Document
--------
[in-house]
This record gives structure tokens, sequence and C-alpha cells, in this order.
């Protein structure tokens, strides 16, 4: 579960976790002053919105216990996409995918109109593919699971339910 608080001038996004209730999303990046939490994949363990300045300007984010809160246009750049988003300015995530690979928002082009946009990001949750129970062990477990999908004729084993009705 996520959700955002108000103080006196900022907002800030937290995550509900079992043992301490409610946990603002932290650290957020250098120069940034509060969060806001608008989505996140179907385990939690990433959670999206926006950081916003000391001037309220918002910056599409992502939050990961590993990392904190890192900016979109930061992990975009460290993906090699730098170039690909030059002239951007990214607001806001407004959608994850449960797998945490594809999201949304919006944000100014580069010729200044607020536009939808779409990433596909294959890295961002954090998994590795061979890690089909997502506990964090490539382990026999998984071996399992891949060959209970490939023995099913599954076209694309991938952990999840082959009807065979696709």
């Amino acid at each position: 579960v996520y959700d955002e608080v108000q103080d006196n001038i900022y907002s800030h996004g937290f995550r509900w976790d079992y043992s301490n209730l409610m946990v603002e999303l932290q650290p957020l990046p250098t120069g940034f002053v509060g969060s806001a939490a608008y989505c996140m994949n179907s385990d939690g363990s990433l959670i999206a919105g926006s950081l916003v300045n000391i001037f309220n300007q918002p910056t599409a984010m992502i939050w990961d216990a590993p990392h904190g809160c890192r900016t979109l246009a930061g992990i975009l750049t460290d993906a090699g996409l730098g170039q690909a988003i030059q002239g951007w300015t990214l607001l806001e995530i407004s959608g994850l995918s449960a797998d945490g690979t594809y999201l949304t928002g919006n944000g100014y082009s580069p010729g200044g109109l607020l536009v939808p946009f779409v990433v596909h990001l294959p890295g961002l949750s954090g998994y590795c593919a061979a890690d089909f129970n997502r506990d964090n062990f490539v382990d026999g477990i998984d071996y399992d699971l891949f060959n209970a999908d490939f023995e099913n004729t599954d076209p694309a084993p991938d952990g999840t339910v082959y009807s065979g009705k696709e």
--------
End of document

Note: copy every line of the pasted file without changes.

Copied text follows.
[in-house]
This record gives structure tokens, sequence and C-alpha cells, in this order.
């Protein structure tokens, strides 16, 4: 579960976790002053919105216990996409995918109109593919699971339910 608080001038996004209730999303990046939490994949363990300045300007984010809160246009750049988003300015995530690979928002082009946009990001949750129970062990477990999908004729084993009705 996520959700955002108000103080006196900022907002800030937290995550509900079992043992301490409610946990603002932290650290957020250098120069940034509060969060806001608008989505996140179907385990939690990433959670999206926006950081916003000391001037309220918002910056599409992502939050990961590993990392904190890192900016979109930061992990975009460290993906090699730098170039690909030059002239951007990214607001806001407004959608994850449960797998945490594809999201949304919006944000100014580069010729200044607020536009939808779409990433596909294959890295961002954090998994590795061979890690089909997502506990964090490539382990026999998984071996399992891949060959209970490939023995099913599954076209694309991938952990999840082959009807065979696709």
């Amino acid at each position: 579960v996520y959700d955002e608080v108000q103080d006196n001038i900022y907002s800030h996004g937290f995550r509900w976790d079992y043992s301490n209730l409610m946990v603002e999303l932290q650290p957020l990046p250098t120069g940034f002053v509060g969060s806001a939490a608008y989505c996140m994949n179907s385990d939690g363990s990433l959670i999206a919105g926006s950081l916003v300045n000391i001037f309220n300007q918002p910056t599409a984010m992502i939050w990961d216990a590993p990392h904190g809160c890192r900016t979109l246009a930061g992990i975009l750049t460290d993906a090699g996409l730098g170039q690909a988003i030059q002239g951007w300015t990214l607001l806001e995530i407004s959608g994850l995918s449960a797998d945490g690979t594809y999201l949304t928002g919006n944000g100014y082009s580069p010729g200044g109109l607020l536009v939808p946009f779409v990433v596909h990001l294959p890295g961002l949750s954090g998994y590795c593919a061979a890690d089909f129970n997502r506990d964090n062990f490539v382990d026999g477990i998984d071996y399992d699971l891949f060959n209970a999908d490939f023995e099913n004729t599954d076209p694309a084993p991938d952990g999840t339910v082959y009807s065979g009705k696709e």